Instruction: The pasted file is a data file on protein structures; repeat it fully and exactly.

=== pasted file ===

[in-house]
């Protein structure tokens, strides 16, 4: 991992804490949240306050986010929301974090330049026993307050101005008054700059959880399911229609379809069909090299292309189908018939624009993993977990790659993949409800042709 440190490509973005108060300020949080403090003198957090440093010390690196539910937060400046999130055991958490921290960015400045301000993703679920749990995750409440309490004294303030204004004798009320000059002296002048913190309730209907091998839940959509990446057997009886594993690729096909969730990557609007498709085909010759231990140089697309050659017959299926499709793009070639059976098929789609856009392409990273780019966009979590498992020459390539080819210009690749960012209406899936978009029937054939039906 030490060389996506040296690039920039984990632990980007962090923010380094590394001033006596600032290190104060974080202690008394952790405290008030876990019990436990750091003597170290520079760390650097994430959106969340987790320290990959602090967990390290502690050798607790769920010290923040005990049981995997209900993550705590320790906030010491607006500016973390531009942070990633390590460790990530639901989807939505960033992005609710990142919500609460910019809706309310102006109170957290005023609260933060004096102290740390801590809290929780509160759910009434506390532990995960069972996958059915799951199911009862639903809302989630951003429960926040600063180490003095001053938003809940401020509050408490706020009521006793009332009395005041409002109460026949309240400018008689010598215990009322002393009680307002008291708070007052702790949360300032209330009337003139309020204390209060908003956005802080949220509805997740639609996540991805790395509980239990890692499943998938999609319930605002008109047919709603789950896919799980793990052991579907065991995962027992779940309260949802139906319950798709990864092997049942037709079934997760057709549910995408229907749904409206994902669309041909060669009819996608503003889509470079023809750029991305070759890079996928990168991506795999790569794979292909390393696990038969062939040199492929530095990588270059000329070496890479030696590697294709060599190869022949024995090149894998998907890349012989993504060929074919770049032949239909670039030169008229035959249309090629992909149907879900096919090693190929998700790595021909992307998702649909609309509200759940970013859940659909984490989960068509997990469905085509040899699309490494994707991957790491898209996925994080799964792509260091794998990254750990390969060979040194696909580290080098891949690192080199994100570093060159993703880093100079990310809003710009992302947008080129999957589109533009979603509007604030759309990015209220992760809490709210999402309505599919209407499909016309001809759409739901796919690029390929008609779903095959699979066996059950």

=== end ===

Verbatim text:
[in-house]
């Protein structure tokens, strides 16, 4: 991992804490949240306050986010929301974090330049026993307050101005008054700059959880399911229609379809069909090299292309189908018939624009993993977990790659993949409800042709 440190490509973005108060300020949080403090003198957090440093010390690196539910937060400046999130055991958490921290960015400045301000993703679920749990995750409440309490004294303030204004004798009320000059002296002048913190309730209907091998839940959509990446057997009886594993690729096909969730990557609007498709085909010759231990140089697309050659017959299926499709793009070639059976098929789609856009392409990273780019966009979590498992020459390539080819210009690749960012209406899936978009029937054939039906 030490060389996506040296690039920039984990632990980007962090923010380094590394001033006596600032290190104060974080202690008394952790405290008030876990019990436990750091003597170290520079760390650097994430959106969340987790320290990959602090967990390290502690050798607790769920010290923040005990049981995997209900993550705590320790906030010491607006500016973390531009942070990633390590460790990530639901989807939505960033992005609710990142919500609460910019809706309310102006109170957290005023609260933060004096102290740390801590809290929780509160759910009434506390532990995960069972996958059915799951199911009862639903809302989630951003429960926040600063180490003095001053938003809940401020509050408490706020009521006793009332009395005041409002109460026949309240400018008689010598215990009322002393009680307002008291708070007052702790949360300032209330009337003139309020204390209060908003956005802080949220509805997740639609996540991805790395509980239990890692499943998938999609319930605002008109047919709603789950896919799980793990052991579907065991995962027992779940309260949802139906319950798709990864092997049942037709079934997760057709549910995408229907749904409206994902669309041909060669009819996608503003889509470079023809750029991305070759890079996928990168991506795999790569794979292909390393696990038969062939040199492929530095990588270059000329070496890479030696590697294709060599190869022949024995090149894998998907890349012989993504060929074919770049032949239909670039030169008229035959249309090629992909149907879900096919090693190929998700790595021909992307998702649909609309509200759940970013859940659909984490989960068509997990469905085509040899699309490494994707991957790491898209996925994080799964792509260091794998990254750990390969060979040194696909580290080098891949690192080199994100570093060159993703880093100079990310809003710009992302947008080129999957589109533009979603509007604030759309990015209220992760809490709210999402309505599919209407499909016309001809759409739901796919690029390929008609779903095959699979066996059950």